By MELISSA RAYWORTH, Associated Press
We decorate our homes in order to enjoy them. For book lovers, adding a cozy and well-lit space dedicated to reading can be the perfect finishing touch.
Most homes, of course, don’t have a spare room for use as a library. But interior designers often carve out one section of a living room, sunroom or master bedroom as a dedicated reading area, says designer Pamela Harvey.
Harvey, who splits her time between design projects in Florida and in the northern Virginia/Washington, D.C., area, says that where you put a reading space depends on your habits. Are you seeking a spot that’s private and silent, or would you rather have an open, airy reading space to share with family members?
Here, she and two other interior designers — Kansas City-based Jaclyn Joslin, founder of Coveted Home, and Bethesda, Maryland-based Kelley Proxmire — suggest ways to create a perfectly luxurious space, even on a budget.
Joslin has helped two clients turn unused formal dining rooms into multi-use spaces. Although the rooms are used by the whole family, she says, “in both homes we added nice comfy chairs for the adults to sit in and read.”
Proxmire added a reading space to a home office for a woman who wanted her kids to cuddle up and read while she worked.
She has also creatively repurposed spare closets, a trick that’s especially useful in children’s bedrooms. For one client, she removed closet doors, added a padded bench seat across the width of the closet, and then added a wall-mounted light fixture. Built-in drawers underneath the seat and shelf space above mean the closet still offers storage.
Add pillows to the padded seat and a curtain for privacy, Proxmire says, and you’ve got the perfect place for a child to curl up and get lost in books.
And if your reading space must be in a common area, you can still have a measure of privacy. Try adding a decorative screen or strategically placed bookcase that functions as a room divider. That’s “a great way to carve out a little space in a corner of a room for a retreat-like feeling,” Joslin says.
Build in “the flexibility to have different levels of light” in your reading space, Harvey says.
She suggests a mix of table lamps, floor lamps and small reading lamps.
“Task lamps work really well,” she says.
Joslin agrees: “I love floor lamps that are sleek and minimal that can be tucked under or right next to the chair to provide direct light for reading,” she says. “Swing arm wall sconces are also a great option for a reading nook.”
Along with plenty of spots to plug in all this lighting, don’t forget to have enough outlets for chargers if you’ll be reading on a digital device, Harvey says.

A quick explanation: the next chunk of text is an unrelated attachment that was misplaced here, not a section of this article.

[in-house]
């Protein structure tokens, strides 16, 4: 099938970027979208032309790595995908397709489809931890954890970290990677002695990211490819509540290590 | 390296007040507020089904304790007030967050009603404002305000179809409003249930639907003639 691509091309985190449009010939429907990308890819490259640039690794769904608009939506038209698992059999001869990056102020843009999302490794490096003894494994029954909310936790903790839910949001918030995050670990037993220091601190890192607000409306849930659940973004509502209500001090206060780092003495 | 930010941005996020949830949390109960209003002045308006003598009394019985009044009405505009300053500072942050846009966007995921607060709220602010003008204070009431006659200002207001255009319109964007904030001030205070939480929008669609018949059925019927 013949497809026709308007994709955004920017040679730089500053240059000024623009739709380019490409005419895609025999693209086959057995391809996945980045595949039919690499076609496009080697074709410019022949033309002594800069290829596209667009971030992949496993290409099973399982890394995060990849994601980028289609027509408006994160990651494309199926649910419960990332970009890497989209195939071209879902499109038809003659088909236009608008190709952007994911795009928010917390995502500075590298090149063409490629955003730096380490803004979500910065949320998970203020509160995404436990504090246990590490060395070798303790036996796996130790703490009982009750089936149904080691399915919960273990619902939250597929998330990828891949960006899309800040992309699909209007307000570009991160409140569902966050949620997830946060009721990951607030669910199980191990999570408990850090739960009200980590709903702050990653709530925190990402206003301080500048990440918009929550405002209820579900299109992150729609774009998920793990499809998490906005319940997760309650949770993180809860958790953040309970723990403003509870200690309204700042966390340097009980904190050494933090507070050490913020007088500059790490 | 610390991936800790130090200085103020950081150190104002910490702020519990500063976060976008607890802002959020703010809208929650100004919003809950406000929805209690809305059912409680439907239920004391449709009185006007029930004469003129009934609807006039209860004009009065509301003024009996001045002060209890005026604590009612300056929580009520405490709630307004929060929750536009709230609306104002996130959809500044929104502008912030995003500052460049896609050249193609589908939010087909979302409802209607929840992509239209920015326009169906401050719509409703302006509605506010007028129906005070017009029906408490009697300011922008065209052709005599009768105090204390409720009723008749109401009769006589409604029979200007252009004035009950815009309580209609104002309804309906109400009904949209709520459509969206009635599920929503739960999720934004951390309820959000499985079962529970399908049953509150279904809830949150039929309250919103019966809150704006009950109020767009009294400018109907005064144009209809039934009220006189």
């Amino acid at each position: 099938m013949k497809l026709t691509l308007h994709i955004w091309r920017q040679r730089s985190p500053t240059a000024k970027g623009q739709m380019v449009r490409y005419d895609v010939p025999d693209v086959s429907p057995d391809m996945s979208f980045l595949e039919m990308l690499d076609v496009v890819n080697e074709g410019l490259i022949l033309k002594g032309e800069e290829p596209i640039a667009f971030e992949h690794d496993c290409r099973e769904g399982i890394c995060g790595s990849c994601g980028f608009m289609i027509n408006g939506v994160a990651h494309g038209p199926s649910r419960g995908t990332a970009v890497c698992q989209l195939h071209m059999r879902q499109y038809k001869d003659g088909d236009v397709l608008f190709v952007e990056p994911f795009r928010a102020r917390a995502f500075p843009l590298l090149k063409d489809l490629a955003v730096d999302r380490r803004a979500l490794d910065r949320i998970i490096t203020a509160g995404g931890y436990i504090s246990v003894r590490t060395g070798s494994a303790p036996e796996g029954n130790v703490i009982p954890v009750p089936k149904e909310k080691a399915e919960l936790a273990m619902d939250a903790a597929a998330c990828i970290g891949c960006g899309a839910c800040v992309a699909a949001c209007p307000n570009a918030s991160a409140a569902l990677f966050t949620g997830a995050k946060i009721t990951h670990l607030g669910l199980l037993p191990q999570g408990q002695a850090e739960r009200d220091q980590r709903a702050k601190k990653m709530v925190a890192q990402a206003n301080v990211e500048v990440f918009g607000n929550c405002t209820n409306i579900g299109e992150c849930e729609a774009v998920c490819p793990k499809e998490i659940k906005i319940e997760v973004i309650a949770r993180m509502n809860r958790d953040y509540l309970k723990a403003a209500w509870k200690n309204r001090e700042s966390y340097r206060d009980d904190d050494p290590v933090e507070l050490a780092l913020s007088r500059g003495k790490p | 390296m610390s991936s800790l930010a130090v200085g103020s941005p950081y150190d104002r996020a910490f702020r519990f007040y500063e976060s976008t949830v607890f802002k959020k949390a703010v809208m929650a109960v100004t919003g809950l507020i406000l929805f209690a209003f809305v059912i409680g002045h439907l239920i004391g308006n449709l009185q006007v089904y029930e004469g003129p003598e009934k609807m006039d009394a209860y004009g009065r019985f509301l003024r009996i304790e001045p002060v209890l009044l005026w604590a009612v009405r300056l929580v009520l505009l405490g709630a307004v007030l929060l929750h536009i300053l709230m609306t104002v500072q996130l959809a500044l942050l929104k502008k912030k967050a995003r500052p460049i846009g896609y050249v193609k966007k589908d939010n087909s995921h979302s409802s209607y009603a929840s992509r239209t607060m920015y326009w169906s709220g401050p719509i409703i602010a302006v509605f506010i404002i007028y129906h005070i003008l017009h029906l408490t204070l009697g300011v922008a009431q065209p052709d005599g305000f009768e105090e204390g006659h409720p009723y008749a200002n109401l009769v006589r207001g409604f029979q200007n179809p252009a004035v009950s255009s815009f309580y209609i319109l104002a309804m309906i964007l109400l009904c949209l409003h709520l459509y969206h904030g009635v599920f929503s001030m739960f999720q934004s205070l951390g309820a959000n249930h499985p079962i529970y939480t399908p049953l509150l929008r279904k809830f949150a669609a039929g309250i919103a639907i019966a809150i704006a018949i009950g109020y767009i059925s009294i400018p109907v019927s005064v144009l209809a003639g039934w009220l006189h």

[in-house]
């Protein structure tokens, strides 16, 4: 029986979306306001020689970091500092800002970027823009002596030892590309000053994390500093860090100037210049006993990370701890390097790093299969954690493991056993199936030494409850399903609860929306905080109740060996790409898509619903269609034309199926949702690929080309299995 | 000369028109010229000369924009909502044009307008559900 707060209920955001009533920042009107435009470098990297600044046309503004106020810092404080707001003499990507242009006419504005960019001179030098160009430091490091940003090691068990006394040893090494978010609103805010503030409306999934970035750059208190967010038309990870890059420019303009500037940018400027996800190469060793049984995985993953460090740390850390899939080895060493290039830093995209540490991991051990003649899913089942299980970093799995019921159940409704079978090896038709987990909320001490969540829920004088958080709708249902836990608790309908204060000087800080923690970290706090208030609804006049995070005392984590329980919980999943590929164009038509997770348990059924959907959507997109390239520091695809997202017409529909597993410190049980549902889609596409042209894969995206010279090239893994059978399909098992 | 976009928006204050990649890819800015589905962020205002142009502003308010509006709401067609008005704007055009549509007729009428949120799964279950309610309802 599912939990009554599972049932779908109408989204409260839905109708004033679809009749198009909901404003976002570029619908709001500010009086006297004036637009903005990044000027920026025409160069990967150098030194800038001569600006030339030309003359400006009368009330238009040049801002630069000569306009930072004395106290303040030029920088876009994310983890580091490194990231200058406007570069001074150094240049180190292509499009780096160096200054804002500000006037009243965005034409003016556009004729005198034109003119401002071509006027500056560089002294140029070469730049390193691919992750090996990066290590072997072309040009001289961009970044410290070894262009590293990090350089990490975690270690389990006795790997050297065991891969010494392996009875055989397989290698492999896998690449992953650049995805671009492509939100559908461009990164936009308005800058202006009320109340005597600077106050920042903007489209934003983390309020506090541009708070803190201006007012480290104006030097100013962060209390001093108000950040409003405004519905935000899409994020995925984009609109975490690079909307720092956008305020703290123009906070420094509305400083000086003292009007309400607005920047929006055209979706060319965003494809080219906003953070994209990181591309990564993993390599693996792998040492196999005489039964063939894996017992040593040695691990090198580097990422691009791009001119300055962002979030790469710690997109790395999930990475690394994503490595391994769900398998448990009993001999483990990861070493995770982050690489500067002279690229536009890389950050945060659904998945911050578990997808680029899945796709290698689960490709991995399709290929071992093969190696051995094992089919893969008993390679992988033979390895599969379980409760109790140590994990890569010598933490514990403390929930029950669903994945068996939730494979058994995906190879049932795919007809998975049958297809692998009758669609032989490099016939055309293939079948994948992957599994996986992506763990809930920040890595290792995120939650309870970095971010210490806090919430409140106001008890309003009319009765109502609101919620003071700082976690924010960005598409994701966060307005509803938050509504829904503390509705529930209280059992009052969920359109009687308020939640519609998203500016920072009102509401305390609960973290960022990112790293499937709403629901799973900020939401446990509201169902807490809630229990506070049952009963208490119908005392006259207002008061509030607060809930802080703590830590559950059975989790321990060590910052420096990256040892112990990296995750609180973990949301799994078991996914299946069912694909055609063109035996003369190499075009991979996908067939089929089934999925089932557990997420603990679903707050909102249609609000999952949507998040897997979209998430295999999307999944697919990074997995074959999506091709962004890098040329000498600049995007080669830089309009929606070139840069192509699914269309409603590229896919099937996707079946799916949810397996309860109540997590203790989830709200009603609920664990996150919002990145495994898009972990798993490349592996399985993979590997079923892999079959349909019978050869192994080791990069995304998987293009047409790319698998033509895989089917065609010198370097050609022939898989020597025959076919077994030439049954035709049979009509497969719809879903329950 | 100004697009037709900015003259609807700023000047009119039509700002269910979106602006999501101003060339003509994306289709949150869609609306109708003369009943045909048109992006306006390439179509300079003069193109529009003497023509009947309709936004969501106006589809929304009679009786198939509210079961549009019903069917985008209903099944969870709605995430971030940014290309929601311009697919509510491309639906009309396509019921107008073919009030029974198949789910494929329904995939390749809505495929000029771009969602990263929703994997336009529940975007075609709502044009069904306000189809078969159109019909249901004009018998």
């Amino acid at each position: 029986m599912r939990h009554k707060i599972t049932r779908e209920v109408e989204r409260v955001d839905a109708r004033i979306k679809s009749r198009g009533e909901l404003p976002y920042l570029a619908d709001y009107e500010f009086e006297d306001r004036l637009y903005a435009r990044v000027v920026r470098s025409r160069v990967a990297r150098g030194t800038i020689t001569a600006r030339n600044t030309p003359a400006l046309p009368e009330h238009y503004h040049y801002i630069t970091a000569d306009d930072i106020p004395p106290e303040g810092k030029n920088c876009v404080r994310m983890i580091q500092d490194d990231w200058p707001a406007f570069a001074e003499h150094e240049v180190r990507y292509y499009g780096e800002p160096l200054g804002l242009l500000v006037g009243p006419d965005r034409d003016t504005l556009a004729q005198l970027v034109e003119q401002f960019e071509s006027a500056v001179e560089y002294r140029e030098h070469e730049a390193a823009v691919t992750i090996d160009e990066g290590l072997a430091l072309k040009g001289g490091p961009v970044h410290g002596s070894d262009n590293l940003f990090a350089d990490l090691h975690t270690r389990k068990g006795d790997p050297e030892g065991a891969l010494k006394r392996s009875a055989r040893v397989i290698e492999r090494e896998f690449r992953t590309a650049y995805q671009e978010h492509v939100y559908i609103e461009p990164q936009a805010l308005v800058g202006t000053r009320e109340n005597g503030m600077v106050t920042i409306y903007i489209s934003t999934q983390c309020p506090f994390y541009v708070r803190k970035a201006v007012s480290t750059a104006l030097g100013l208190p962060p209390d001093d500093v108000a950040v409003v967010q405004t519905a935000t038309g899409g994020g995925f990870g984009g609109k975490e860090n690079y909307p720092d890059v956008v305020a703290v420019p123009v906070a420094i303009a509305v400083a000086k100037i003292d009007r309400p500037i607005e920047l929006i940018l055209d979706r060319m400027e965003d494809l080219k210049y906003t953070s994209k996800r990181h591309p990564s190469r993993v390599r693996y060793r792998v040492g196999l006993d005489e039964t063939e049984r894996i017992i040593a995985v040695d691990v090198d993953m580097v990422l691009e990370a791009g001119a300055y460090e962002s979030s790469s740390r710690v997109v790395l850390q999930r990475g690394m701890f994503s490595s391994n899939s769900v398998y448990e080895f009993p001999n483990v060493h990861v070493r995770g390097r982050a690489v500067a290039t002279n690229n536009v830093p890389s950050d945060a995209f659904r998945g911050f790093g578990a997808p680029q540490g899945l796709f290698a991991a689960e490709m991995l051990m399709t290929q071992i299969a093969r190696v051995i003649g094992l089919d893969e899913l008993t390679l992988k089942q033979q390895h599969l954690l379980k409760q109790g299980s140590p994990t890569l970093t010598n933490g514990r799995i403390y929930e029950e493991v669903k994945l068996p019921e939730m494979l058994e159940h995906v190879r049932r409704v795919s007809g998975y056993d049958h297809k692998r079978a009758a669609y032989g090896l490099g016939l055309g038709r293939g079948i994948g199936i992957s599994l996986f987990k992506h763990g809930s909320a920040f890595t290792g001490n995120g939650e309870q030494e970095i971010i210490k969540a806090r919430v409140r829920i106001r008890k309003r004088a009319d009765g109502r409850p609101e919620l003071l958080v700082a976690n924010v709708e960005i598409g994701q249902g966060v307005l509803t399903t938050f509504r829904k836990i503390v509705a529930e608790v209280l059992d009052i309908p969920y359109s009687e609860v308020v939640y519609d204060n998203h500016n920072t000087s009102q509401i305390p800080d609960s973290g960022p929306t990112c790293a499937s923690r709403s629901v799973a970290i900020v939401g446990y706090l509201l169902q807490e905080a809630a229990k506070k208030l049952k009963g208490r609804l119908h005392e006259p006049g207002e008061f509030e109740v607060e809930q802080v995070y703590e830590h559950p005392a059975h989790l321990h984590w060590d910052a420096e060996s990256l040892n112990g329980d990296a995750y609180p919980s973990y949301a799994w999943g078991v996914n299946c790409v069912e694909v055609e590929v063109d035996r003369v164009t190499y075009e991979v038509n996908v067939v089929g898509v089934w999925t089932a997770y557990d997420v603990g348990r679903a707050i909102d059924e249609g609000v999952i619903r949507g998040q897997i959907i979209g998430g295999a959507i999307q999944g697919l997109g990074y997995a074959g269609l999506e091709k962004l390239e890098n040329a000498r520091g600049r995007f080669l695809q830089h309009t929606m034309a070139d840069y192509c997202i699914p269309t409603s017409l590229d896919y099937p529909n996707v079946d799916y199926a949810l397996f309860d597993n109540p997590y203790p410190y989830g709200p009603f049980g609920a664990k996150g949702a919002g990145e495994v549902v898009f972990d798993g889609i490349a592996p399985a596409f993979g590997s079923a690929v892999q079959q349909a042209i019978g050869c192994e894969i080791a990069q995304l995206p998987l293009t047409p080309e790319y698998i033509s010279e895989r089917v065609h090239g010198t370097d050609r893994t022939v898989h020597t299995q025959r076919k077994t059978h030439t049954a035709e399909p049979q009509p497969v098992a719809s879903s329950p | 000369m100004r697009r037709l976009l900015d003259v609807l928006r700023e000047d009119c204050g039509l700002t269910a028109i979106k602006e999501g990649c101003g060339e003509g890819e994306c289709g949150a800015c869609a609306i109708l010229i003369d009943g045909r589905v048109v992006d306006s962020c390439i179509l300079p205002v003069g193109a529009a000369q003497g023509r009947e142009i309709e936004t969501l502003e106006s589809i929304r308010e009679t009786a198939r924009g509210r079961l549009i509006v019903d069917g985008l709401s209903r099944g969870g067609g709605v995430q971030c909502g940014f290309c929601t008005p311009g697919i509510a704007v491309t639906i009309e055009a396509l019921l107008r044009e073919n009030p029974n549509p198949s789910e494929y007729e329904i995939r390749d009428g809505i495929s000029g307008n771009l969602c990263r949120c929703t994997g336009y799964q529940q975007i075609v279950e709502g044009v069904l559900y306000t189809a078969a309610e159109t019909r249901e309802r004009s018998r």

ALL THE RIGHT ELEMENTS
Reading chairs don’t have to be expensive. But they must be comfortable.
“A chair large enough to curl your legs up into is the ultimate comfy zone for reading,” Joslin says, “so choosing chairs with arms and styles that don’t skimp on seat space is key.”
And no matter how comfortable and large your reading chair may be, all three designers suggest including an ottoman or footstool so that your legs can be stretched out and elevated.
“Drink tables next to the chairs are also a priority item, along with a few cozy throw blankets strewn about,” Joslin says.
Keep these items within arm’s reach so you won’t have to get up once you’ve settled in to read. You’ll also want to keep reading material easily at hand.
“If you’re tight on floor space,” Joslin says, “try some wall-mounted shelving to display books or a very utilitarian yet still stylish vertical bookcase.”
Consider adding a small rolling bar cart or even a wet bar if your budget and space permit, Harvey says.
“Maybe you’ll want a glass of scotch or maybe it’s a coffee bar,” she says. Whatever your preference, having these items in your reading space adds to the sense of luxury.
LIBRARY STYLE DOESN’T HAVE TO BE DARK AND MASCULINE
If you have enough space and love a traditional “library” look, Joslin says, then “go full tilt with a sliding ladder, wing chairs in either leather or some tweed/wool type fabric and a chaise lounger if there is room.”
But Proxmire says you don’t have to be limited to dark paneling and leather upholstery. Have fun with soft or bold colors and cheerful prints if they’ll bring you joy.
EDITOR’S NOTE – Melissa Rayworth writes the Ask a Designer column monthly for The Associated Press. Follow her on Twitter at @mrayworth.
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By MELISSA RAYWORTH, Associated Press